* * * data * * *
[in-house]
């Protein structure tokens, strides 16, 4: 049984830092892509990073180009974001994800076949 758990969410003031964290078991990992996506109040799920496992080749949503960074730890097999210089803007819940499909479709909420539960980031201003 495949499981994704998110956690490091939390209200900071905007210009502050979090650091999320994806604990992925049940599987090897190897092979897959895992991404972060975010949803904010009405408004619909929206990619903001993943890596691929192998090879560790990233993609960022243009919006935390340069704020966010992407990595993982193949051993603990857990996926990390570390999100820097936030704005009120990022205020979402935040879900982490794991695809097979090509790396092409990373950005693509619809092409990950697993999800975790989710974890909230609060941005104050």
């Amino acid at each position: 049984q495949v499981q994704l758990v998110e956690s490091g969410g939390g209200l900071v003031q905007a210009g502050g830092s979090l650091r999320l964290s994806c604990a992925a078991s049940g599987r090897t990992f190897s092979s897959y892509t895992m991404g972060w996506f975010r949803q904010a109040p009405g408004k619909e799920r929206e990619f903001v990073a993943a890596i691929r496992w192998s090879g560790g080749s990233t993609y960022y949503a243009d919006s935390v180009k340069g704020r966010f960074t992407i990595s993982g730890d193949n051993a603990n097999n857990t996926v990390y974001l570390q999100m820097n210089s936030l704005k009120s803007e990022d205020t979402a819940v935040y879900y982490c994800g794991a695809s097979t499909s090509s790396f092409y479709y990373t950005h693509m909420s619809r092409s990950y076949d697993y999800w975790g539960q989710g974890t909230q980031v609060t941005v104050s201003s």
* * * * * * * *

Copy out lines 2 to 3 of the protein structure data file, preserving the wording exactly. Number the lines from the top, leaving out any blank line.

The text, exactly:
């Protein structure tokens, strides 16, 4: 049984830092892509990073180009974001994800076949 758990969410003031964290078991990992996506109040799920496992080749949503960074730890097999210089803007819940499909479709909420539960980031201003 495949499981994704998110956690490091939390209200900071905007210009502050979090650091999320994806604990992925049940599987090897190897092979897959895992991404972060975010949803904010009405408004619909929206990619903001993943890596691929192998090879560790990233993609960022243009919006935390340069704020966010992407990595993982193949051993603990857990996926990390570390999100820097936030704005009120990022205020979402935040879900982490794991695809097979090509790396092409990373950005693509619809092409990950697993999800975790989710974890909230609060941005104050």
């Amino acid at each position: 049984q495949v499981q994704l758990v998110e956690s490091g969410g939390g209200l900071v003031q905007a210009g502050g830092s979090l650091r999320l964290s994806c604990a992925a078991s049940g599987r090897t990992f190897s092979s897959y892509t895992m991404g972060w996506f975010r949803q904010a109040p009405g408004k619909e799920r929206e990619f903001v990073a993943a890596i691929r496992w192998s090879g560790g080749s990233t993609y960022y949503a243009d919006s935390v180009k340069g704020r966010f960074t992407i990595s993982g730890d193949n051993a603990n097999n857990t996926v990390y974001l570390q999100m820097n210089s936030l704005k009120s803007e990022d205020t979402a819940v935040y879900y982490c994800g794991a695809s097979t499909s090509s790396f092409y479709y990373t950005h693509m909420s619809r092409s990950y076949d697993y999800w975790g539960q989710g974890t909230q980031v609060t941005v104050s201003s």